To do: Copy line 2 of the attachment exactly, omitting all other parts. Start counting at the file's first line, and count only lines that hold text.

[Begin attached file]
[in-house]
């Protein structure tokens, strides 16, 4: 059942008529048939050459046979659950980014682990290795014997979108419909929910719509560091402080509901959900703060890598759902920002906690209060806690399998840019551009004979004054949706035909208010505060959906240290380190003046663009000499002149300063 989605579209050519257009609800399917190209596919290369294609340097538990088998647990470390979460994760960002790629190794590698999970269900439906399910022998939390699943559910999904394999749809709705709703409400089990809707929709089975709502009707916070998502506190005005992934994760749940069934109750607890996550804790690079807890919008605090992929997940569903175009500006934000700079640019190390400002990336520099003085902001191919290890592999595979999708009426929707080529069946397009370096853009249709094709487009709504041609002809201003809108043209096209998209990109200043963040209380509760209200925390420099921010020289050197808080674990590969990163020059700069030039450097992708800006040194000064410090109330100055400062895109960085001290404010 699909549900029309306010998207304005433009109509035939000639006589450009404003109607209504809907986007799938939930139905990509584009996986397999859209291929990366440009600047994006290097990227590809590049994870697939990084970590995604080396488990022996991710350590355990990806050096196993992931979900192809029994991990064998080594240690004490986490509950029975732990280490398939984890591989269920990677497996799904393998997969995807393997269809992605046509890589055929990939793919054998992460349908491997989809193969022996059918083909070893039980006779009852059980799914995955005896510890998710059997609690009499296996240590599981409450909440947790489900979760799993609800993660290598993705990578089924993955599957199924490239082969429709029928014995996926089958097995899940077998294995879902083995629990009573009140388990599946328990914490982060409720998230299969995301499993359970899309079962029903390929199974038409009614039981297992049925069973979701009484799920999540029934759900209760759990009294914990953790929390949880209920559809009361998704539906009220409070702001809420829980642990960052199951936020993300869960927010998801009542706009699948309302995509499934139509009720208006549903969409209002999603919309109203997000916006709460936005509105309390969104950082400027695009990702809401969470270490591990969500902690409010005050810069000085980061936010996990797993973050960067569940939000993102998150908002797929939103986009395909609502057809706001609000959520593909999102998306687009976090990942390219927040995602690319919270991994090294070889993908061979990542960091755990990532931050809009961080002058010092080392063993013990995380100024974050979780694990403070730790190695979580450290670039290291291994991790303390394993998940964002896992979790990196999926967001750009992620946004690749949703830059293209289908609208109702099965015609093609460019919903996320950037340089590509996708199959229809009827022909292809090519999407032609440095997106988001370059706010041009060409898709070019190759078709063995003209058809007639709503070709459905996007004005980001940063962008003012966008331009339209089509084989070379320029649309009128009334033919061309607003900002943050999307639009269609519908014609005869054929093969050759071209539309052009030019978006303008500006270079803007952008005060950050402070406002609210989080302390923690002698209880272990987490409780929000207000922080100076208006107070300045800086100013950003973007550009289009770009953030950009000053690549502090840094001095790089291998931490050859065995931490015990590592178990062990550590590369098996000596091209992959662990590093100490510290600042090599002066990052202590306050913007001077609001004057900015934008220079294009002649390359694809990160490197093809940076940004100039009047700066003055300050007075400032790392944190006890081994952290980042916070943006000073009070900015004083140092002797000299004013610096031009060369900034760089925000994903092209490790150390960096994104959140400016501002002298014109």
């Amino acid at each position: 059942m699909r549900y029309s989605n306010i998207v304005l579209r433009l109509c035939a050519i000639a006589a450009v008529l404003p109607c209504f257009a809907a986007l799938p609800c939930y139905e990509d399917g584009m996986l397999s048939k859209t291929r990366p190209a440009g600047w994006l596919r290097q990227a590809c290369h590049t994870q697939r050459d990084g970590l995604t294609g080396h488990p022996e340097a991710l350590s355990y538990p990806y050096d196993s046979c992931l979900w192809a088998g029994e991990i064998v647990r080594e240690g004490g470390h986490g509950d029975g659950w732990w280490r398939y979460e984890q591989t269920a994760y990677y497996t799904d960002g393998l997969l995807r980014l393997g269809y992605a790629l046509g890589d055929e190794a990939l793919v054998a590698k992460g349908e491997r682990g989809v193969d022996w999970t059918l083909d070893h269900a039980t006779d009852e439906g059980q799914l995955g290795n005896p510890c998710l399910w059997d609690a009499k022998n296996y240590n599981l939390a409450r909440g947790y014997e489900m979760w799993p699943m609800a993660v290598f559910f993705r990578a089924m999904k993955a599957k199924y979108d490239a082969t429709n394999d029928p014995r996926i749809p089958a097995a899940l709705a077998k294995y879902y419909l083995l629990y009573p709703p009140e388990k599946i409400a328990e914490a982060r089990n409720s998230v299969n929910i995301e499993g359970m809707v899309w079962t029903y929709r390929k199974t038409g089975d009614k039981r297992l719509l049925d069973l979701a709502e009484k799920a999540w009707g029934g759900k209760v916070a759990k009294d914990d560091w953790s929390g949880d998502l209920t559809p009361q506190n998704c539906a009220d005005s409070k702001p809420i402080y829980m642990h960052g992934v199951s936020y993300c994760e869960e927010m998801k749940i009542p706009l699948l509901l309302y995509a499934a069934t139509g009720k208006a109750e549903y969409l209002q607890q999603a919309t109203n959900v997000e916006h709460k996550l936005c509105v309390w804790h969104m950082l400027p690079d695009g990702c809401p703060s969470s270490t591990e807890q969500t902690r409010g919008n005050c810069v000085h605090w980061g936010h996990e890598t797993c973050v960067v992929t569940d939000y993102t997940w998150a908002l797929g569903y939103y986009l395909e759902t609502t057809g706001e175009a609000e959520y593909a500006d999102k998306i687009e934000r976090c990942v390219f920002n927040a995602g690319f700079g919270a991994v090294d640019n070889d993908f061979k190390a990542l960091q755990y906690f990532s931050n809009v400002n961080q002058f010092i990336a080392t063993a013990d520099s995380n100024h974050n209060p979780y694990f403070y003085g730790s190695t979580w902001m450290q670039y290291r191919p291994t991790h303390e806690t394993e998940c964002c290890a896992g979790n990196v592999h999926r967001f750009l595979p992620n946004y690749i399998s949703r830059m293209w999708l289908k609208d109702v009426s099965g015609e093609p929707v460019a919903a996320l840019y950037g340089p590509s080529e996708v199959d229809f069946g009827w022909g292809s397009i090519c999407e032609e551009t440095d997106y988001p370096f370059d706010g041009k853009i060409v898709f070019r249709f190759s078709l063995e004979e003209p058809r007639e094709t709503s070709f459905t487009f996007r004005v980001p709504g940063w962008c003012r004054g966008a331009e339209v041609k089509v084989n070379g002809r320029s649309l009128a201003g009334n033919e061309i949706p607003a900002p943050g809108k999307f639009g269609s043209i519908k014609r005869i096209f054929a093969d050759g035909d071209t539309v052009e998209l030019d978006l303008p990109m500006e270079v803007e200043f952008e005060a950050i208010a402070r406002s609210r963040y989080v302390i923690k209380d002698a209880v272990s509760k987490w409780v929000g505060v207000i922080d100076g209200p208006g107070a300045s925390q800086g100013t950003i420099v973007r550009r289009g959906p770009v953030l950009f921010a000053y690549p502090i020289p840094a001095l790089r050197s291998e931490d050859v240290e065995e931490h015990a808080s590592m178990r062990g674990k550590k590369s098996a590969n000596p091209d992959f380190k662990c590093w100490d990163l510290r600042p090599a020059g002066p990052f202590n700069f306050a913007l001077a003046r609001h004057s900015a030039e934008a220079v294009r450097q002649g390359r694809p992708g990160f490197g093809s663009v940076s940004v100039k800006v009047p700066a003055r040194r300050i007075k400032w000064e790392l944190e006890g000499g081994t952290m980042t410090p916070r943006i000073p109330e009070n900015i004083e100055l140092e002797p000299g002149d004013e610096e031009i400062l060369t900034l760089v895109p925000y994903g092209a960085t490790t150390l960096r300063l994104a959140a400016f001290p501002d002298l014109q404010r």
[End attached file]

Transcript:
């Protein structure tokens, strides 16, 4: 059942008529048939050459046979659950980014682990290795014997979108419909929910719509560091402080509901959900703060890598759902920002906690209060806690399998840019551009004979004054949706035909208010505060959906240290380190003046663009000499002149300063 989605579209050519257009609800399917190209596919290369294609340097538990088998647990470390979460994760960002790629190794590698999970269900439906399910022998939390699943559910999904394999749809709705709703409400089990809707929709089975709502009707916070998502506190005005992934994760749940069934109750607890996550804790690079807890919008605090992929997940569903175009500006934000700079640019190390400002990336520099003085902001191919290890592999595979999708009426929707080529069946397009370096853009249709094709487009709504041609002809201003809108043209096209998209990109200043963040209380509760209200925390420099921010020289050197808080674990590969990163020059700069030039450097992708800006040194000064410090109330100055400062895109960085001290404010 699909549900029309306010998207304005433009109509035939000639006589450009404003109607209504809907986007799938939930139905990509584009996986397999859209291929990366440009600047994006290097990227590809590049994870697939990084970590995604080396488990022996991710350590355990990806050096196993992931979900192809029994991990064998080594240690004490986490509950029975732990280490398939984890591989269920990677497996799904393998997969995807393997269809992605046509890589055929990939793919054998992460349908491997989809193969022996059918083909070893039980006779009852059980799914995955005896510890998710059997609690009499296996240590599981409450909440947790489900979760799993609800993660290598993705990578089924993955599957199924490239082969429709029928014995996926089958097995899940077998294995879902083995629990009573009140388990599946328990914490982060409720998230299969995301499993359970899309079962029903390929199974038409009614039981297992049925069973979701009484799920999540029934759900209760759990009294914990953790929390949880209920559809009361998704539906009220409070702001809420829980642990960052199951936020993300869960927010998801009542706009699948309302995509499934139509009720208006549903969409209002999603919309109203997000916006709460936005509105309390969104950082400027695009990702809401969470270490591990969500902690409010005050810069000085980061936010996990797993973050960067569940939000993102998150908002797929939103986009395909609502057809706001609000959520593909999102998306687009976090990942390219927040995602690319919270991994090294070889993908061979990542960091755990990532931050809009961080002058010092080392063993013990995380100024974050979780694990403070730790190695979580450290670039290291291994991790303390394993998940964002896992979790990196999926967001750009992620946004690749949703830059293209289908609208109702099965015609093609460019919903996320950037340089590509996708199959229809009827022909292809090519999407032609440095997106988001370059706010041009060409898709070019190759078709063995003209058809007639709503070709459905996007004005980001940063962008003012966008331009339209089509084989070379320029649309009128009334033919061309607003900002943050999307639009269609519908014609005869054929093969050759071209539309052009030019978006303008500006270079803007952008005060950050402070406002609210989080302390923690002698209880272990987490409780929000207000922080100076208006107070300045800086100013950003973007550009289009770009953030950009000053690549502090840094001095790089291998931490050859065995931490015990590592178990062990550590590369098996000596091209992959662990590093100490510290600042090599002066990052202590306050913007001077609001004057900015934008220079294009002649390359694809990160490197093809940076940004100039009047700066003055300050007075400032790392944190006890081994952290980042916070943006000073009070900015004083140092002797000299004013610096031009060369900034760089925000994903092209490790150390960096994104959140400016501002002298014109």